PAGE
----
Reducing embodied carbon in construction requires collaboration between designers, builders, structural engineers, and manufacturers across the building sector. WBLCA during the various design stages can be helpful in making choices between various building structural systems, assemblies, and products. We look forward to continued engagement with our partners to reach our embodied carbon reduction goals.

Operational Carbon 

While embodied carbon has more recently come to the forefront of sustainability discussions in the AEC industry, operational carbon (which occurs during the in-use phase of a building) has been the primary focus of sustainability thinking over the last several decades. Our thinking on operational carbon has continuously evolved and we are developing in-house digital tools and processes for measuring operational carbon throughout the design process so that we can produce buildings that function better, cost less to operate, are better for our planet, and are better aligned with our clients’ sustainability goals.

To reduce operational carbon in buildings, Ayers Saint Gross has been developing a process of iterative performance analysis throughout design. From early-stage climate analysis to understand site factors such as temperature, humidity, and solar access, to whole building energy models, we rely on thoroughly tested analysis tools and robust data to predict how buildings will perform prior to starting construction.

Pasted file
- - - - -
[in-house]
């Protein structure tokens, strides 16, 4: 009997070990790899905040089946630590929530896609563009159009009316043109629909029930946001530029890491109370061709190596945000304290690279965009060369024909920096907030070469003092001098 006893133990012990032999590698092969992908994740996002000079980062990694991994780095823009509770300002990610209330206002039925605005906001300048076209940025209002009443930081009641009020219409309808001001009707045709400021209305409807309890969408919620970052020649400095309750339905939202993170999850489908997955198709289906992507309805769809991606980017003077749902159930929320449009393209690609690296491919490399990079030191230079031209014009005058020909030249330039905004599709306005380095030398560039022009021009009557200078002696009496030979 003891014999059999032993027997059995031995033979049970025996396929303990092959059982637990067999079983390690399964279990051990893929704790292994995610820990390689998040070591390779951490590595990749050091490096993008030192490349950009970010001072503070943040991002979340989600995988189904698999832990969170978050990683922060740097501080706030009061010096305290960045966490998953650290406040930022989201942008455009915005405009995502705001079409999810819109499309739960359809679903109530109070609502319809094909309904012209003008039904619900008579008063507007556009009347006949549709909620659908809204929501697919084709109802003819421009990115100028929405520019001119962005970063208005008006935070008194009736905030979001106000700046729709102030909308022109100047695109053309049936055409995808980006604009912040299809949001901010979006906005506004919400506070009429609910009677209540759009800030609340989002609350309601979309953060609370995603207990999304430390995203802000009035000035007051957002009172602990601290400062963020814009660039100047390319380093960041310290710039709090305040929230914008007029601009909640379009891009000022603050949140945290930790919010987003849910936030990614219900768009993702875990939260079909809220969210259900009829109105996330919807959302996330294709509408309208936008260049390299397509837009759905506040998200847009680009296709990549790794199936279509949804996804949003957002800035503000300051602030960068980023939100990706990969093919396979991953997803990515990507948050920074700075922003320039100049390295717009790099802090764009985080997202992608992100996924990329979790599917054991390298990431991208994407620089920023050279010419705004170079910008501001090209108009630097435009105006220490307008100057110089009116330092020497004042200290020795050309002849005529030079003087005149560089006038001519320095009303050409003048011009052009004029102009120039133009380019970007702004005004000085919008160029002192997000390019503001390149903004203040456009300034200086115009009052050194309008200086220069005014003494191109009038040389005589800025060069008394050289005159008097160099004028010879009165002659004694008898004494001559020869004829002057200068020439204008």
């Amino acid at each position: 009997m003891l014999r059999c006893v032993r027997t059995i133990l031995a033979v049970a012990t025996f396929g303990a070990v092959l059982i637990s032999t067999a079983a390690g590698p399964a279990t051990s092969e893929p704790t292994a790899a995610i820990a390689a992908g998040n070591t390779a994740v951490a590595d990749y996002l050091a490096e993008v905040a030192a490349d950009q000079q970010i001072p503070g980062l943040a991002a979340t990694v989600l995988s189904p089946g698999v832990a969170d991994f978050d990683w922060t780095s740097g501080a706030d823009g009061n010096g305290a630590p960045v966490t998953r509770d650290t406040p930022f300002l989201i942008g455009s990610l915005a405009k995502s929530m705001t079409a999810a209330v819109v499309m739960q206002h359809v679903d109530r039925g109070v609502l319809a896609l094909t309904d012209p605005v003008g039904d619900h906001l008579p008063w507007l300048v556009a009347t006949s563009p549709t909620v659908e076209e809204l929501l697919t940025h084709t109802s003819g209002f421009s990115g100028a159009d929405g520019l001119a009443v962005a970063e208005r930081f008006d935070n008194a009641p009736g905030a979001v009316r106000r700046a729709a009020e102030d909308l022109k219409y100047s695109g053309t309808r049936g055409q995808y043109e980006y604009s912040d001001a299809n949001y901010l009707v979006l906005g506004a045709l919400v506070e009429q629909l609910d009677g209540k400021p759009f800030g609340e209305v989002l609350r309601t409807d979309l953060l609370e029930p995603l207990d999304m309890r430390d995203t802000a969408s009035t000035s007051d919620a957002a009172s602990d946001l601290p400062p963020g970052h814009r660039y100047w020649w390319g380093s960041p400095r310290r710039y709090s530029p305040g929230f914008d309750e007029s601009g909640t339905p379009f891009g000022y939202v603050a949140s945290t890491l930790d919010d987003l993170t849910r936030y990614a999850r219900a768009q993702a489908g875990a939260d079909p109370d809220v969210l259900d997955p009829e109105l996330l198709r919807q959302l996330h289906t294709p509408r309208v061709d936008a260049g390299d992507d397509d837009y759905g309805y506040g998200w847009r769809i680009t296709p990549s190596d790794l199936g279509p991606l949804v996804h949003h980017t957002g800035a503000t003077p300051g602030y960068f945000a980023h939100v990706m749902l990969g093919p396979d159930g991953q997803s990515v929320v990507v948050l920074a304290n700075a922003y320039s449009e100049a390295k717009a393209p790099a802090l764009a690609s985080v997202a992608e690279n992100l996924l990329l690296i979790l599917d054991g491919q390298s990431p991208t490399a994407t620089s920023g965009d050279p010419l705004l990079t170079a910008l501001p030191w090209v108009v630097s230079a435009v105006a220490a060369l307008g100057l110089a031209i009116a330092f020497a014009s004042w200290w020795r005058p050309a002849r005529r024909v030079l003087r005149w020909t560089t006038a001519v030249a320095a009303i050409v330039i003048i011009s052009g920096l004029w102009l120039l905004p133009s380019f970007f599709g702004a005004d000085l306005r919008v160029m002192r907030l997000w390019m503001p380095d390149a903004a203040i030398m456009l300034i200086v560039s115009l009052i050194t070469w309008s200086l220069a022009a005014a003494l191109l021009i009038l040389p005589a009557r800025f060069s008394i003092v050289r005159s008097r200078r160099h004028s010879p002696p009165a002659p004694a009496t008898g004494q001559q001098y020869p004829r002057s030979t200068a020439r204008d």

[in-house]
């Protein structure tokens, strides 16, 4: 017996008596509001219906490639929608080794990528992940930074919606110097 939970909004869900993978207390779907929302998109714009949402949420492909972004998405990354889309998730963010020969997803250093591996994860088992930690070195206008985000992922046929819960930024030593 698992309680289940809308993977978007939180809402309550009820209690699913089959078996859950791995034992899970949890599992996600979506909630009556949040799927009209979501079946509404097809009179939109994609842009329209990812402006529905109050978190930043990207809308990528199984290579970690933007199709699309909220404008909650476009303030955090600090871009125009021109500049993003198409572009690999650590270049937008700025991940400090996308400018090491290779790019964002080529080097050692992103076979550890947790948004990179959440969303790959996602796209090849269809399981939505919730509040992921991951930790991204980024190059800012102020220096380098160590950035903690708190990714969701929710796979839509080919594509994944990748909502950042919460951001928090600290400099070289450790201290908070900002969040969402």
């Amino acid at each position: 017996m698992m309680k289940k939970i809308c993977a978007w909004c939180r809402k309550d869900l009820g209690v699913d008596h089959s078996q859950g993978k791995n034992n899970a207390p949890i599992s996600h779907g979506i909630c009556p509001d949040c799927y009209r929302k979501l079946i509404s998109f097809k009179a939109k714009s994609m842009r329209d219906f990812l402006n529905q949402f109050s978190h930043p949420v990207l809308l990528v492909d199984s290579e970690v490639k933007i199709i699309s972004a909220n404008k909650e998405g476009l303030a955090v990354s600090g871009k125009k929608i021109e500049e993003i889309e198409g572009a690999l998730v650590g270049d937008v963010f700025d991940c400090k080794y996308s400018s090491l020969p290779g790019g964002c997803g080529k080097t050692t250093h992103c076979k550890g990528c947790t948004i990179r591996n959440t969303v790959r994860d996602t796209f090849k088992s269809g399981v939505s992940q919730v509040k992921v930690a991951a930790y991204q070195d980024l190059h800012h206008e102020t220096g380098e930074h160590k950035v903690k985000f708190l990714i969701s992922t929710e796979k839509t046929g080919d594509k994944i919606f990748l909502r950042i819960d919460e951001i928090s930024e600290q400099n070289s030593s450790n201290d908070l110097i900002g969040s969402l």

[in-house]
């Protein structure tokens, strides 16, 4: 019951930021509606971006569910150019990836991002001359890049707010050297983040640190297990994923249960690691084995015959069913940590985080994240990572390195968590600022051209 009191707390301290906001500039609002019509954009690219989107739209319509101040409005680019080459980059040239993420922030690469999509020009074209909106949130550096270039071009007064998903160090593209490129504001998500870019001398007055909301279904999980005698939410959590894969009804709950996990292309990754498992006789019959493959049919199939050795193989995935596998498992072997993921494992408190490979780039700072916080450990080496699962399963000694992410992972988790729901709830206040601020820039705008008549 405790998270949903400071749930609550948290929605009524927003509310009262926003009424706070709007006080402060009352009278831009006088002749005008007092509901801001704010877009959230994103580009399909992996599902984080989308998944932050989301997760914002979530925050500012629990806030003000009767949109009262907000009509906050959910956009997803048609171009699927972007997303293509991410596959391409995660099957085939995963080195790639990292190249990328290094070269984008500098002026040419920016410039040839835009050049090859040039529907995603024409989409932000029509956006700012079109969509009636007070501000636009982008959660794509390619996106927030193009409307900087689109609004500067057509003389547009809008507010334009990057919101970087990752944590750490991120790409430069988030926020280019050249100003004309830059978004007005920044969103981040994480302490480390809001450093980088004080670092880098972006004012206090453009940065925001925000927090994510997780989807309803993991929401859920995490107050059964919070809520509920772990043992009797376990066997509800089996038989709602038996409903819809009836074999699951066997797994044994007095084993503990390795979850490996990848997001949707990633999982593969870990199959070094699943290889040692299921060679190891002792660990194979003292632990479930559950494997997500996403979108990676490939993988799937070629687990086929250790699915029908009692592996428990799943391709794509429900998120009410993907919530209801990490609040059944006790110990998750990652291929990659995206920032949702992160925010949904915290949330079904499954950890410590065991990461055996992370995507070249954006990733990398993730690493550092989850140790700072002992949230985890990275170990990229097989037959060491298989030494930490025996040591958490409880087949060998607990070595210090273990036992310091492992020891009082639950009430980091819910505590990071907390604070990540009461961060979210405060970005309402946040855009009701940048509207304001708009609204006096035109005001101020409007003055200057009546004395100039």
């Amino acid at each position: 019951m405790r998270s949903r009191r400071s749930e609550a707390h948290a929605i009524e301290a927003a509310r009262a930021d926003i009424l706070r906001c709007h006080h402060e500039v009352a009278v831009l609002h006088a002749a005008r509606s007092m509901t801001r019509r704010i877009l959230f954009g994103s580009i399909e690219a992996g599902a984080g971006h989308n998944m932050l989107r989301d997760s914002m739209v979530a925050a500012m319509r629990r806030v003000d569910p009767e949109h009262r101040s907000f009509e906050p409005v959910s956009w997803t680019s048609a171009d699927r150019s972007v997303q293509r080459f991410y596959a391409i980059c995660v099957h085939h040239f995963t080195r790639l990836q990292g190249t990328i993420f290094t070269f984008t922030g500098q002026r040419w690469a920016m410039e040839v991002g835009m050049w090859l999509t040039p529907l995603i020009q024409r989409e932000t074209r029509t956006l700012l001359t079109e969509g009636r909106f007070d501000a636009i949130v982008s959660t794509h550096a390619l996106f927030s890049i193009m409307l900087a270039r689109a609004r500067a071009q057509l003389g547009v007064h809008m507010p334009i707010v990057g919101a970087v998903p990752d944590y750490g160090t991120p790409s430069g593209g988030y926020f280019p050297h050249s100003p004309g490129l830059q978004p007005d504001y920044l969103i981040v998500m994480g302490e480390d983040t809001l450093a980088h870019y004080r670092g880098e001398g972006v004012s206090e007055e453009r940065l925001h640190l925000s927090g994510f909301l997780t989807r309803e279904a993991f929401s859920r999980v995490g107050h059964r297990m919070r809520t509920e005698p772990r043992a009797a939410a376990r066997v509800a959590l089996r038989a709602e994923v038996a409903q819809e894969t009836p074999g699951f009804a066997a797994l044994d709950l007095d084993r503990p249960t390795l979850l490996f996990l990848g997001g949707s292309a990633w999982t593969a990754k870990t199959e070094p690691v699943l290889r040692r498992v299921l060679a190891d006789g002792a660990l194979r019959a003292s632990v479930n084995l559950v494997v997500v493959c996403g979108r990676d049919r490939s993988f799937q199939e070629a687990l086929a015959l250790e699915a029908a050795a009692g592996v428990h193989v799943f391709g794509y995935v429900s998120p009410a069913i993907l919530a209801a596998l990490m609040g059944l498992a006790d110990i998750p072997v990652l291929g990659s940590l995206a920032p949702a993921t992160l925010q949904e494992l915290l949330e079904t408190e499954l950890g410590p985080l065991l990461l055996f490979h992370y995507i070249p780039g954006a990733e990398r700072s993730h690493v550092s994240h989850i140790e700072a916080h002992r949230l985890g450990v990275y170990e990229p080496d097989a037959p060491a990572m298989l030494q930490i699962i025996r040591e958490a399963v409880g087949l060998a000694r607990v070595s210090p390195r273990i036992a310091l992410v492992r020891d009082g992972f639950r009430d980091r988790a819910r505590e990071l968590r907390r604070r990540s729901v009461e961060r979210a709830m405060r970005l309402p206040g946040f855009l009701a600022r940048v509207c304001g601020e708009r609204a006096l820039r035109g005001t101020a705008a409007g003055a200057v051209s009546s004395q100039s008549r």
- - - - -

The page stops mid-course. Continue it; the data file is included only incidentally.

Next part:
One of our most versatile methods for understanding building performance is known as “shoebox analysis.” By taking a simple, repeating element of the building (e.g., a single structural bay), we can run quick analyses on a small area but learn a lot about a large area of the building design.

We use this type of analysis to quickly learn about holistic effects of small design changes. For example, we can create a model with a small window and a large window in a repeated office module or student housing unit and compare how the variation in window size affects daylight access, outdoor view access, solar heat gain, thermal comfort, glare potential, and expected energy usage intensity (EUI). Since these models are small, we can run analyses in a fraction of the time of larger models and extrapolate the results to how a whole building is likely to perform.

The shoebox analysis is part of a larger toolkit developed by Ayers Saint Gross to evaluate expected building performance. These tools allow us to better study occupant comfort by visualizing more analytical and sensorial aspects of a building such as daylight access and thermal comfort. These tools provide a fast, reliable way for our design teams to optimize a building, saving owners money in both first costs and operational costs.

We’re excited to continue advancing strategies toward carbon neutrality. The tools we’re leveraging to optimize embodied carbon investments and reduce operational carbon will help us in aligning the people, programs, and places we serve to champion environmental stewardship, healthy living, and positive social and economic outcomes for all.